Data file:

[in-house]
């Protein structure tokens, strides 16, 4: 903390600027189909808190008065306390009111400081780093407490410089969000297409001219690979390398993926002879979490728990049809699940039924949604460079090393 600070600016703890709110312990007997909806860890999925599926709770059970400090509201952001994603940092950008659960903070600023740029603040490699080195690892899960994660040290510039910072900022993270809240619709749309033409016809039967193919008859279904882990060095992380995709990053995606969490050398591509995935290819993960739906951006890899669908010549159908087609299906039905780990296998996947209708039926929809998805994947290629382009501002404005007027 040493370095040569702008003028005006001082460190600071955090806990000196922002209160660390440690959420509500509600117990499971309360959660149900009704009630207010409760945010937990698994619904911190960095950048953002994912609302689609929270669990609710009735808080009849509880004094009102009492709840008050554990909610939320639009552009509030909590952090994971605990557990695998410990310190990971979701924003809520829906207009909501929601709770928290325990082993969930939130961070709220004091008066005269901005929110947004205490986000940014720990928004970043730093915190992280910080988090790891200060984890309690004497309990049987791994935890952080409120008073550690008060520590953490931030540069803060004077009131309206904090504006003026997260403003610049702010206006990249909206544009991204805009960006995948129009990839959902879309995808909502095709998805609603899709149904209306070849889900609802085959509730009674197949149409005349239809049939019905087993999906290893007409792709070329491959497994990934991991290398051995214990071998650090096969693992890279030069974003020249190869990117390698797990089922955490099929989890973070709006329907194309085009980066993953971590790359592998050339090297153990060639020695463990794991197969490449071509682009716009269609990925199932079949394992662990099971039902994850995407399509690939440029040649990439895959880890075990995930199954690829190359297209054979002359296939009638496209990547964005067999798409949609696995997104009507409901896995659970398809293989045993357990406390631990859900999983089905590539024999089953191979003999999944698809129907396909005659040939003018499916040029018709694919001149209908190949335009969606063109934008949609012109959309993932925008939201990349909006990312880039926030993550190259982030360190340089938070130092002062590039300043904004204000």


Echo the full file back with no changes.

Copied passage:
[in-house]
């Protein structure tokens, strides 16, 4: 903390600027189909808190008065306390009111400081780093407490410089969000297409001219690979390398993926002879979490728990049809699940039924949604460079090393 600070600016703890709110312990007997909806860890999925599926709770059970400090509201952001994603940092950008659960903070600023740029603040490699080195690892899960994660040290510039910072900022993270809240619709749309033409016809039967193919008859279904882990060095992380995709990053995606969490050398591509995935290819993960739906951006890899669908010549159908087609299906039905780990296998996947209708039926929809998805994947290629382009501002404005007027 040493370095040569702008003028005006001082460190600071955090806990000196922002209160660390440690959420509500509600117990499971309360959660149900009704009630207010409760945010937990698994619904911190960095950048953002994912609302689609929270669990609710009735808080009849509880004094009102009492709840008050554990909610939320639009552009509030909590952090994971605990557990695998410990310190990971979701924003809520829906207009909501929601709770928290325990082993969930939130961070709220004091008066005269901005929110947004205490986000940014720990928004970043730093915190992280910080988090790891200060984890309690004497309990049987791994935890952080409120008073550690008060520590953490931030540069803060004077009131309206904090504006003026997260403003610049702010206006990249909206544009991204805009960006995948129009990839959902879309995808909502095709998805609603899709149904209306070849889900609802085959509730009674197949149409005349239809049939019905087993999906290893007409792709070329491959497994990934991991290398051995214990071998650090096969693992890279030069974003020249190869990117390698797990089922955490099929989890973070709006329907194309085009980066993953971590790359592998050339090297153990060639020695463990794991197969490449071509682009716009269609990925199932079949394992662990099971039902994850995407399509690939440029040649990439895959880890075990995930199954690829190359297209054979002359296939009638496209990547964005067999798409949609696995997104009507409901896995659970398809293989045993357990406390631990859900999983089905590539024999089953191979003999999944698809129907396909005659040939003018499916040029018709694919001149209908190949335009969606063109934008949609012109959309993932925008939201990349909006990312880039926030993550190259982030360190340089938070130092002062590039300043904004204000």